By Aaron Wherry - Tuesday, May 14, 2013 at 3:00 PM - 0 Comments
The RCMP is apparently reviewing the Senate’s expense troubles and former senator Lowell Murray says the word “crisis” is applicable here. Meanwhile, Postmedia reported yesterday that the Senate’s internal economy committee was seeking a legal opinion on the precise nature of the Constitution’s residency requirement for senators, but that the Senate was not likely to release that legal opinion publicly.
However, the Senate should soon interpret the residency requirement to settle questions that have swirled for months and longer about Duffy but fellow Conservative Sen. Pamela Wallin.
Underlying that decision will be a legal opinion about the section of the Constitution dealing with senators’ qualifications. The Senate’s powerful internal economy committee has asked for the legal opinion, but it has not yet arrived at the committee’s table and it’s unlikely the conclusions will ever be made public.
This afternoon, I asked the office of Senator David Tkahuk, chair of the internal economy committee, why that legal opinion wouldn’t be released and have just now been told that the senator has no comment. But NDP MP Charlie Angus has written today to the Senate seeking a legal opinion that Conservative Senate Leader Marjory LeBreton apparently referenced and the legal opinion the internal economy has sought.
And now, Senator Patrick Brazeau’s office has released a statement that quibbles with the Senate’s findings against him.
On December 11, 2013, Senator Brazeau met with the sub-committee on Internal Economy to discuss issues pertaining to his primary residence. At that meeting, Senator Brazeau disclosed documentation and facts regarding that, in fact, Maniwaki, Quebec is his primary residence. As requested, Senator Brazeau provided his driver’s license, health card, income tax returns and voting information.
On February 26, 2013 Senator Brazeau met Deloitte auditors at which time additional information was requested. On February 28, 2013 the additional information was hand delivered to Deloitte. On April 15, 2013 Senator Brazeau once again met with the Deloitte auditors to answer any final questions they had.
On April 29, 2013 Senator Brazeau received a copy the draft report prepared by Deloitte. In that report, no conclusions were made regarding Senator Brazeau’s primary residence. Senator Brazeau was, nevertheless, deemed to have met all four primary residence “indicators.” Furthermore, the report states no false claims were made by Senator Brazeau.
Despite meeting Deloitte’s primary residence criteria and co-operating fully and completely, the Senate committee on Internal Economy tabled a report in the Senate Chamber on May 9, in which orders Senator Brazeau to repay the sum of $34,619 in living expenses and $144.97 in travel expenses.
It is unclear how the Committee could have come to this conclusion when there is no clear definition of what, for purposes of their own policy, constitutes a “primary residence.” Deloitte notes that the current Senate policy uses the following terms without any definitions – primary residence, secondary residence, NCR residence and provincial residence. The Deloitte report in no way finds anything untoward regarding the claims and documents filed by Senator Brazeau.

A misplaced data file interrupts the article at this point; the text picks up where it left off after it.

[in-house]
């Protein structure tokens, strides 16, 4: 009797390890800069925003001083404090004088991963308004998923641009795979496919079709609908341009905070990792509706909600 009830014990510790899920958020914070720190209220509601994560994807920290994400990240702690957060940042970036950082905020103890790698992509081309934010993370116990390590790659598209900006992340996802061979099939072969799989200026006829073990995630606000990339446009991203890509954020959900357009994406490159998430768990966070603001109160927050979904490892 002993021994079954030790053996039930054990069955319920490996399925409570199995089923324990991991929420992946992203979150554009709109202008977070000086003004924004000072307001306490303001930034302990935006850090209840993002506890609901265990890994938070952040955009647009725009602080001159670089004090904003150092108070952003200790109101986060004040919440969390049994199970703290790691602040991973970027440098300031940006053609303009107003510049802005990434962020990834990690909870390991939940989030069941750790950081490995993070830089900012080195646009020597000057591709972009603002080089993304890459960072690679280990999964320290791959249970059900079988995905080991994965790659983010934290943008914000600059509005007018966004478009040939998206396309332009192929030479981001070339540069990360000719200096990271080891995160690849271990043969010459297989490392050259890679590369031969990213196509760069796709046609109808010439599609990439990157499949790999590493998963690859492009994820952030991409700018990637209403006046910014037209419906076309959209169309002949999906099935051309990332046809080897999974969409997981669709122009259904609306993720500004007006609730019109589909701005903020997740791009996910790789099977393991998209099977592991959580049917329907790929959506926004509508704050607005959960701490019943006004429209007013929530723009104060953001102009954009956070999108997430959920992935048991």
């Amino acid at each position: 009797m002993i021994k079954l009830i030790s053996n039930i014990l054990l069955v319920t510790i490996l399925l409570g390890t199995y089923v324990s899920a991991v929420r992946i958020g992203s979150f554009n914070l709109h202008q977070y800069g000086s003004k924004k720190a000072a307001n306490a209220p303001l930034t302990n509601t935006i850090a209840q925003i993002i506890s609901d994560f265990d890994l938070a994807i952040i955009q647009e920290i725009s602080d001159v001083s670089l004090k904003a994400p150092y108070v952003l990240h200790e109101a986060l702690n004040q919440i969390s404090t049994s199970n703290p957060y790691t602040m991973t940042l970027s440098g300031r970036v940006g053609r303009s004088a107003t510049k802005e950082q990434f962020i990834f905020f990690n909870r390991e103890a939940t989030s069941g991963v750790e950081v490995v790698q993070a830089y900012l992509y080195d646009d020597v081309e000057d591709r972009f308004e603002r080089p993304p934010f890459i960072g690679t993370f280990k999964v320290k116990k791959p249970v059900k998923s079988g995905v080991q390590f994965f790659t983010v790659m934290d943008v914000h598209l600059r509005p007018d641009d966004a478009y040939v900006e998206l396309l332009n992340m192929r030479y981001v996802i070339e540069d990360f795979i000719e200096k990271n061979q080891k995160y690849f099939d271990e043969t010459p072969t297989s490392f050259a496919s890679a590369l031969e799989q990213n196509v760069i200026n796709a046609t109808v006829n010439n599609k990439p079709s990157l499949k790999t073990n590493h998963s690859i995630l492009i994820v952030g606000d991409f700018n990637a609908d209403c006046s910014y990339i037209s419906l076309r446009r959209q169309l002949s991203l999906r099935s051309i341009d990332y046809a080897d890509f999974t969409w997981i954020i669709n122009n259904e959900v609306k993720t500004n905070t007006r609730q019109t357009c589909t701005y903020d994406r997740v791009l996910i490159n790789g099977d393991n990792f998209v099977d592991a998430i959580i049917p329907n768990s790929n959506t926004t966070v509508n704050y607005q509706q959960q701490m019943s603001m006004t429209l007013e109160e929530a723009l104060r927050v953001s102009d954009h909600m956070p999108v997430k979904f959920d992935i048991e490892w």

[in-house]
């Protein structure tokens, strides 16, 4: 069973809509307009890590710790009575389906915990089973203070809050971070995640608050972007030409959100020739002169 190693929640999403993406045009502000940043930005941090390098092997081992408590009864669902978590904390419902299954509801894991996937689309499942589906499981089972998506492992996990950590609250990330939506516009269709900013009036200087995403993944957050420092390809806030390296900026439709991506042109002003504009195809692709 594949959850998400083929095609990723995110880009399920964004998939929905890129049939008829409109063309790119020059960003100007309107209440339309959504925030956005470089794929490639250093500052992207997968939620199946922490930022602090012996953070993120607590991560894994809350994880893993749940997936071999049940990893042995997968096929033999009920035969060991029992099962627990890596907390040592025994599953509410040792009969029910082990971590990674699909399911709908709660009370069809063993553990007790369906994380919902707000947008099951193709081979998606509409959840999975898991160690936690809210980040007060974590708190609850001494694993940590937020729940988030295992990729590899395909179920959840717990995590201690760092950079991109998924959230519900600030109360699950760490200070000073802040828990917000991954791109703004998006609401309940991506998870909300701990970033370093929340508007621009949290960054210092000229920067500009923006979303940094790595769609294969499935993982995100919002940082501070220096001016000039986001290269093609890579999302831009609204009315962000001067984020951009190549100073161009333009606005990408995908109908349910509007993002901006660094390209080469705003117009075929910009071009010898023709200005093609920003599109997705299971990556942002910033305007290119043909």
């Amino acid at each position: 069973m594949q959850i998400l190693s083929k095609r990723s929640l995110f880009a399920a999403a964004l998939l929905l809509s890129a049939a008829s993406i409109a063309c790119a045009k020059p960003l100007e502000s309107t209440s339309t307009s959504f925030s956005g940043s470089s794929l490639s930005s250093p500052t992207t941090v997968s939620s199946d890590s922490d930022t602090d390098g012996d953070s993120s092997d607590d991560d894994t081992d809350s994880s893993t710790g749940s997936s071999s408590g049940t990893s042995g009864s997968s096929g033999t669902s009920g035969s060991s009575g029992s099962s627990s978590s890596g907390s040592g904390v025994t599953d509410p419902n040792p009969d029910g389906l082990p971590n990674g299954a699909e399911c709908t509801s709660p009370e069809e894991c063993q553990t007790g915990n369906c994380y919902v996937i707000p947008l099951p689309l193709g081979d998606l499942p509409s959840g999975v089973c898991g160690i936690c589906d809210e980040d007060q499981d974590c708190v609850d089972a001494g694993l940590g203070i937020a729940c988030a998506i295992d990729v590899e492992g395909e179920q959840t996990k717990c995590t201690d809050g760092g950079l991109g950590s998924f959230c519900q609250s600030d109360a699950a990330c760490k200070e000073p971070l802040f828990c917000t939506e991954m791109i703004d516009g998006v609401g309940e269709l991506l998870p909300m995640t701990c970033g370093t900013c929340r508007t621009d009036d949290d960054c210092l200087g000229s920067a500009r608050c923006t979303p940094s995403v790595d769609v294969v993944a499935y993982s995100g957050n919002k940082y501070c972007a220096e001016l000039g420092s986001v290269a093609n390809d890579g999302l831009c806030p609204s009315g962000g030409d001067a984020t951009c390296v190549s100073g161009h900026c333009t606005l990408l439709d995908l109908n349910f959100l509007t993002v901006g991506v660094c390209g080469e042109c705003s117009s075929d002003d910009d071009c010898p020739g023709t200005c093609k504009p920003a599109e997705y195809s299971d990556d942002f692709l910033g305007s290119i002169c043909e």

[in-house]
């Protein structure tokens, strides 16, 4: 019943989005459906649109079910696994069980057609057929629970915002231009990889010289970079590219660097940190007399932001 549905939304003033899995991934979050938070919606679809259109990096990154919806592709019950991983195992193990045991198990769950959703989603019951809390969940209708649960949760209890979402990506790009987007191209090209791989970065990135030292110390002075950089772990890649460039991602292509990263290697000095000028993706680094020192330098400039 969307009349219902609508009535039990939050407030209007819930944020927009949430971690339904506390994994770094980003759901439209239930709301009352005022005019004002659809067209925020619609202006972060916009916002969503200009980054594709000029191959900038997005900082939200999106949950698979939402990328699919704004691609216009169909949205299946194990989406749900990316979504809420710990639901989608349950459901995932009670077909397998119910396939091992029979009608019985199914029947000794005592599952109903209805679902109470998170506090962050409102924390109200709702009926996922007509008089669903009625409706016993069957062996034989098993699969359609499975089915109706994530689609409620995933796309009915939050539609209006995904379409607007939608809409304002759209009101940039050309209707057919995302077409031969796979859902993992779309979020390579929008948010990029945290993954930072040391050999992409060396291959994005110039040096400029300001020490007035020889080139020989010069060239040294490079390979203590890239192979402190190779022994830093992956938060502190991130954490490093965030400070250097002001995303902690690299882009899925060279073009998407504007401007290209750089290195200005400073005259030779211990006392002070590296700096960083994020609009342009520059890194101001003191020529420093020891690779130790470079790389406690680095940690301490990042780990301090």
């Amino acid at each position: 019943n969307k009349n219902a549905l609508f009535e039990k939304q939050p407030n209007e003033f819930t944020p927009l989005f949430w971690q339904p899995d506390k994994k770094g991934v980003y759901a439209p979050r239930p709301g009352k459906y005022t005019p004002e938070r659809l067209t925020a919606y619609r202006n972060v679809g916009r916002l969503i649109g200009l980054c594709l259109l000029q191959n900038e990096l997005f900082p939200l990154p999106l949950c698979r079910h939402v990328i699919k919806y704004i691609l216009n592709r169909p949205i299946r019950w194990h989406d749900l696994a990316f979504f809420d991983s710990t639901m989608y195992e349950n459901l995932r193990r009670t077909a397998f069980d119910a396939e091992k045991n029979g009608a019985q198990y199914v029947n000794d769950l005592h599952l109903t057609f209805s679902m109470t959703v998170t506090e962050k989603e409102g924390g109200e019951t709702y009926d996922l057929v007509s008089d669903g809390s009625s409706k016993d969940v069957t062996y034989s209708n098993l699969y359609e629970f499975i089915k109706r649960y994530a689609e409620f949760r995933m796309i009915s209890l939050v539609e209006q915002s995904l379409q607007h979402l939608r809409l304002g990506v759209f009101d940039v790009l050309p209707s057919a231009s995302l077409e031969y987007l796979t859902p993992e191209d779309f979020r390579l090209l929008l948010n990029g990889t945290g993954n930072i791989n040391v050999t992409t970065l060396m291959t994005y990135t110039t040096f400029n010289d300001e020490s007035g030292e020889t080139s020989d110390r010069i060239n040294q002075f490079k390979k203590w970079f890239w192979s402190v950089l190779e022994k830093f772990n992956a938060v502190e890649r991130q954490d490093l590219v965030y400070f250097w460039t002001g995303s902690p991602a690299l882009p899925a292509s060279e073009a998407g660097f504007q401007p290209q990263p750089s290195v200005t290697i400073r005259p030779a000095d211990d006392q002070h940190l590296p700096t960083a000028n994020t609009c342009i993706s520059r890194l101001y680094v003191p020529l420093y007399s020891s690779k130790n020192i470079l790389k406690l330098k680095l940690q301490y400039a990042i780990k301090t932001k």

Additionally, Senator Brazeau has fulfilled his obligations in forwarding all relevant documentation requested by the Committee and auditors. It remains unclear if all other sitting Senators meet the primary residency indicators – which Senator Brazeau does — or if they were treated with the same scrutiny, rules, regulations and definitions.
As a result, Senator Brazeau will be seeking greater clarification and will explore all options to have this determination overturned by applying the current policies, rules and regulations pertaining to this matter including calling a public meeting of the Senate Committee on Internal Economy to explain their decision.
By Aaron Wherry - Thursday, May 9, 2013 at 6:41 PM - 0 Comments
And so we return to the existential question of Mike Duffy’s place in this world.
“Even the bogus investigation by his hand-picked cronies in the Senate,” Thomas Mulcair charged, rather audaciously and perhaps imprudently, in the Prime Minister’s direction this afternoon, “found that Mike Duffy does not maintain a primary residence on Prince Edward Island. The Constitution requires that a senator ‘be a resident of the province for which he is appointed.’ The Conservatives now admit, through their own bogus investigation, that Mr. Duffy is not a resident of PEI, yet still say that he is qualified to be a senator from PEI. Why is the Prime Minister allowing this continuous fraud by the Conservatives in the Senate?”
The Prime Minister’s interpretation of the day’s news differed somewhat.
“Mr. Speaker, on the contrary, an independent external auditor was brought in to examine all of these expenses,” Mr. Harper explained. “He looked obviously at the expenses of three particular senators who have had some difficulty.”
Let us from this day forward remember this moment in Senate history as the Great Difficulty. Continue…
By The Canadian Press - Thursday, May 9, 2013 at 1:57 PM - 0 Comments
OTTAWA – A letter written last month by Conservative Sen. Mike Duffy suggests he…
OTTAWA – A letter written last month by Conservative Sen. Mike Duffy suggests he was tipped off about irregularities in his expense claims by the chairman of the committee that was investigating them.
The letter suggests fellow Conservative Sen. David Tkachuk, head of the Senate’s internal economy committee, told Duffy that an audit had found he collected more than $1,000 in living allowances while on vacation in Florida.